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Iran Press TV

US Secret Service erased text messages sought in Jan. 6 probe, say officials

Iran Press TV

Friday, 15 July 2022 6:01 AM

The US Secret Service erased text messages from January 5 and 6, 2021, after an oversight agency requested them, according to a letter given by the Department of Homeland Security to the House and Senate committees.

In a letter to the House of Representatives and Senate Homeland Security Committees investigating the events of January 6, the Department of Homeland Security (DHS) inspector general's office (OIG) declared on Thursday that "many" messages had been deleted by the Secret Service.

While the Secret Service maintains that the text messages were lost due to a "device-replacement program," the letter argues that the erasure took place soon after oversight officials asked the agency for the records.

After the letter was published on Thursday, Bennie Thompson, who chairs both the congressional panel probing the Capitol attack and the House Homeland Security Committee, stated in an interview with a local news outlet that the alleged deletion was "concerning."

"If there's a way we can reconstruct the texts or what have you, we will," Thompson said.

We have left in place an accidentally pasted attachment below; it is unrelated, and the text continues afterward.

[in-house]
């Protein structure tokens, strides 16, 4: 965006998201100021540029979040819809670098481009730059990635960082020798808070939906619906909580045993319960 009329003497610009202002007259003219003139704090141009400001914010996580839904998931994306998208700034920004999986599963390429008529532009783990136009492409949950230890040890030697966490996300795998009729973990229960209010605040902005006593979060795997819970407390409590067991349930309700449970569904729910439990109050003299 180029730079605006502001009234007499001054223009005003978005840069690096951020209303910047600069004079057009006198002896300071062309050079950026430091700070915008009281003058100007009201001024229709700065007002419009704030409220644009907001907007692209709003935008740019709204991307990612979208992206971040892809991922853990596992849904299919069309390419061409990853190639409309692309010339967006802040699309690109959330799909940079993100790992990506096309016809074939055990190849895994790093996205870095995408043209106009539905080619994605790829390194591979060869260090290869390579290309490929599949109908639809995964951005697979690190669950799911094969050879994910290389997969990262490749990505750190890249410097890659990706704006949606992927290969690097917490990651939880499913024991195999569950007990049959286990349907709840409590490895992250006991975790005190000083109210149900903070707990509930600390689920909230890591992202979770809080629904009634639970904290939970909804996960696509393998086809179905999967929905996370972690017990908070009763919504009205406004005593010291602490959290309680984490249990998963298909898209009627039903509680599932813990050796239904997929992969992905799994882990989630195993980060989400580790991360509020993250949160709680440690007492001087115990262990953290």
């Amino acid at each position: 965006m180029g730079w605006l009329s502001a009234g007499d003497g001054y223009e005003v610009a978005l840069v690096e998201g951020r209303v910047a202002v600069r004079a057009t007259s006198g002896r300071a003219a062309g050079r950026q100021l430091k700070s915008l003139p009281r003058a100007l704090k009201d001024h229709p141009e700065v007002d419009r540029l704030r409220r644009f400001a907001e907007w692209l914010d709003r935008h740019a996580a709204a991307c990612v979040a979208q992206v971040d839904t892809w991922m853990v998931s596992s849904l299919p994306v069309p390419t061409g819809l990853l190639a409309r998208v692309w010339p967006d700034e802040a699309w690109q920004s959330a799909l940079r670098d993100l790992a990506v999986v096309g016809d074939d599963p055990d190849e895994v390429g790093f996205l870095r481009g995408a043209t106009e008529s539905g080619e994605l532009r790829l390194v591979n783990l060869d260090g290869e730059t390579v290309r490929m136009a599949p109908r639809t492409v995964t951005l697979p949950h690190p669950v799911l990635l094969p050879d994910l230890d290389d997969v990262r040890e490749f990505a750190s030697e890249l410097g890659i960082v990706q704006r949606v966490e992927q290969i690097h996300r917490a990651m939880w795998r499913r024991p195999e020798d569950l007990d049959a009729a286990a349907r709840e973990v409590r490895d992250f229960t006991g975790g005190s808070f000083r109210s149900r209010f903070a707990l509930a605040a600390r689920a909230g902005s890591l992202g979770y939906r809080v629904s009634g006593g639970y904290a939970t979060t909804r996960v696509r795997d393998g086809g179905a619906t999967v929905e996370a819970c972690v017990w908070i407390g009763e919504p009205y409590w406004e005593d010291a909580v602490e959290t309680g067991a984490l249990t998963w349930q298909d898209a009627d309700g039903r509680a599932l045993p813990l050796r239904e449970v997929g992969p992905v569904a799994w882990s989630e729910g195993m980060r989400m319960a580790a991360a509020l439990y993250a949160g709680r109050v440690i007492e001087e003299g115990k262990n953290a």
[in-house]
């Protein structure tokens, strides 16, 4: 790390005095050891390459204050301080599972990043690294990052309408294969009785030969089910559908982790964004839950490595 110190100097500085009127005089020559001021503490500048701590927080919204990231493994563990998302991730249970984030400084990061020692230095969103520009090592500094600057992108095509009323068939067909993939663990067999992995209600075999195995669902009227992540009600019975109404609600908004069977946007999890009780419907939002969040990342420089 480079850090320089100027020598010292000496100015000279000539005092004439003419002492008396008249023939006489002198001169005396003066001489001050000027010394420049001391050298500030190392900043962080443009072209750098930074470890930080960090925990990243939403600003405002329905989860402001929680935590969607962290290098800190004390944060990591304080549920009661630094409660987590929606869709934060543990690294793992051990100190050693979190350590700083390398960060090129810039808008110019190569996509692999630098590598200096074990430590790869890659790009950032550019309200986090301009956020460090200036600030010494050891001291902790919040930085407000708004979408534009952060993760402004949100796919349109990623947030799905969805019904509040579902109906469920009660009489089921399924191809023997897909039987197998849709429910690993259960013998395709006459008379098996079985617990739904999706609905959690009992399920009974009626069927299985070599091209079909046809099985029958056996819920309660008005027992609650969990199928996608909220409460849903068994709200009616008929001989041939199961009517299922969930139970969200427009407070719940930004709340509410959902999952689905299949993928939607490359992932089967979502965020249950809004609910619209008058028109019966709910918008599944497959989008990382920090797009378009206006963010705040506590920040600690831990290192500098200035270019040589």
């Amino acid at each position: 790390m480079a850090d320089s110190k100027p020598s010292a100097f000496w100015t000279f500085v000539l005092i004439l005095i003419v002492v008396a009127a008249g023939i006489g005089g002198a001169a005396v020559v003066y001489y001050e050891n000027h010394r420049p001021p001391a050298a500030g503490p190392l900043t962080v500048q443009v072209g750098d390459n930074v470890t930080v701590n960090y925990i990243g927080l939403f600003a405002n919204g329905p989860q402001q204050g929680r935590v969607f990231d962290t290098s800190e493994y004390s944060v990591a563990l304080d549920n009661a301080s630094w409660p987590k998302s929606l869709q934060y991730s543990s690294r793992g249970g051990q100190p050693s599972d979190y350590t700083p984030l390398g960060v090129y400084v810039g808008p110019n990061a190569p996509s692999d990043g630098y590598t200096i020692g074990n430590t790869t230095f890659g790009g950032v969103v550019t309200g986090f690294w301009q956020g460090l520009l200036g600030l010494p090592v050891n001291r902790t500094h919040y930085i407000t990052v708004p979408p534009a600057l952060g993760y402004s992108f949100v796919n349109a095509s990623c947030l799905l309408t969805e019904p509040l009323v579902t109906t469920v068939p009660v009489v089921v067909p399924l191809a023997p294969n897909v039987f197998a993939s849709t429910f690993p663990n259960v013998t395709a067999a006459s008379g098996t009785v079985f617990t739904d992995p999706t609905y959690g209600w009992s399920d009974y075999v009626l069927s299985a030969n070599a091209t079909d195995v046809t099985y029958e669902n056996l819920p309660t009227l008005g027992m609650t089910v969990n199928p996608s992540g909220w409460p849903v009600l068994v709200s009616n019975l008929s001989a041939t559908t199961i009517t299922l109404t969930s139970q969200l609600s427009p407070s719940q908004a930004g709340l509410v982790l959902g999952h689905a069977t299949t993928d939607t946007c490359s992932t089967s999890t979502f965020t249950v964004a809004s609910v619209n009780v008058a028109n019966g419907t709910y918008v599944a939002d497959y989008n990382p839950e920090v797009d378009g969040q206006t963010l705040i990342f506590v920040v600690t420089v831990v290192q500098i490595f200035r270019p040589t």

However, it was unclear from the letter what messages the inspector general's office believed had been erased or what evidence they might contain.

In a lengthy statement issued in response to the allegations, Secret Service spokesman Anthony Guglielmi emphasized that the agency had "fully" cooperated with the inspector general's office.

"DHS OIG requested electronic communications for the first time on February 26, 2021, after the migration was well underway," Guglielmi noted.

"The Secret Service notified DHS OIG of the loss of certain phones' data, but confirmed to OIG that none of the texts it was seeking had been lost in the migration."

The spokesman further said that despite the assertions of the inspector general's office, its employees had been granted "appropriate and timely access" to the materials.

The DHS did not respond to media inquiries regarding the issue until late on Thursday.

The January 6, 2021 attack on the expansive legislative compound, known as the US Capitol, came weeks after false claims were spread by then-president Donald Trump that he had won the 2020 presidential election.

US lawmakers sitting on the House of Representative's panel probing the attack accused Trump on Tuesday of inciting the violence in a last-ditch effort to remain in power after being defeated by his Democratic rival, Joe Biden, in the presidential poll.

According to a report in The Intercept, then-vice president Mike Pence was at the Capitol to certify the results that day. When rioters entered the building, the Secret Service tried to whisk Pence away from the scene.

"I'm not getting in the car," Pence reportedly told the Secret Service detail on January 6. "If I get in that vehicle, you guys are taking off."

"People need to understand that if Pence had listened to the Secret Service and fled the Capitol, this could have turned out a whole lot worse," a congressional official was quoted as saying in the report. "It could've been a successful coup, not just an attempted one."

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